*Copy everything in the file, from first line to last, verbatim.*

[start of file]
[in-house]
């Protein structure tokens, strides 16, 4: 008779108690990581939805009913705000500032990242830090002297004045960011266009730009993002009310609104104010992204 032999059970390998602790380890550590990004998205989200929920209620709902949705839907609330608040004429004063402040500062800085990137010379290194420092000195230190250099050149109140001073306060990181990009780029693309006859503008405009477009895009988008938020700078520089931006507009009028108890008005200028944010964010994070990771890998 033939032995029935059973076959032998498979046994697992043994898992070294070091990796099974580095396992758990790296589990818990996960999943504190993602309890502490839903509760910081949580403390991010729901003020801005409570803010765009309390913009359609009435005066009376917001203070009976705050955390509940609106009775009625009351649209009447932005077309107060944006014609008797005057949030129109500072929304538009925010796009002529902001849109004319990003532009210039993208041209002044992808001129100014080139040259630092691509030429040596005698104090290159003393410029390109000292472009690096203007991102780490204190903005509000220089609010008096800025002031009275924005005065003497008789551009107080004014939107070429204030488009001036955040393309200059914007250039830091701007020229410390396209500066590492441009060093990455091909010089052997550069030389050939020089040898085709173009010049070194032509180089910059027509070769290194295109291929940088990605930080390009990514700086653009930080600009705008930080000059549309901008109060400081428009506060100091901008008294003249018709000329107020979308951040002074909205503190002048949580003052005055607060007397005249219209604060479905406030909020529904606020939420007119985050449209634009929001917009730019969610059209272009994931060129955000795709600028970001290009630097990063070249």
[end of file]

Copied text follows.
[in-house]
């Protein structure tokens, strides 16, 4: 008779108690990581939805009913705000500032990242830090002297004045960011266009730009993002009310609104104010992204 032999059970390998602790380890550590990004998205989200929920209620709902949705839907609330608040004429004063402040500062800085990137010379290194420092000195230190250099050149109140001073306060990181990009780029693309006859503008405009477009895009988008938020700078520089931006507009009028108890008005200028944010964010994070990771890998 033939032995029935059973076959032998498979046994697992043994898992070294070091990796099974580095396992758990790296589990818990996960999943504190993602309890502490839903509760910081949580403390991010729901003020801005409570803010765009309390913009359609009435005066009376917001203070009976705050955390509940609106009775009625009351649209009447932005077309107060944006014609008797005057949030129109500072929304538009925010796009002529902001849109004319990003532009210039993208041209002044992808001129100014080139040259630092691509030429040596005698104090290159003393410029390109000292472009690096203007991102780490204190903005509000220089609010008096800025002031009275924005005065003497008789551009107080004014939107070429204030488009001036955040393309200059914007250039830091701007020229410390396209500066590492441009060093990455091909010089052997550069030389050939020089040898085709173009010049070194032509180089910059027509070769290194295109291929940088990605930080390009990514700086653009930080600009705008930080000059549309901008109060400081428009506060100091901008008294003249018709000329107020979308951040002074909205503190002048949580003052005055607060007397005249219209604060479905406030909020529904606020939420007119985050449209634009929001917009730019969610059209272009994931060129955000795709600028970001290009630097990063070249």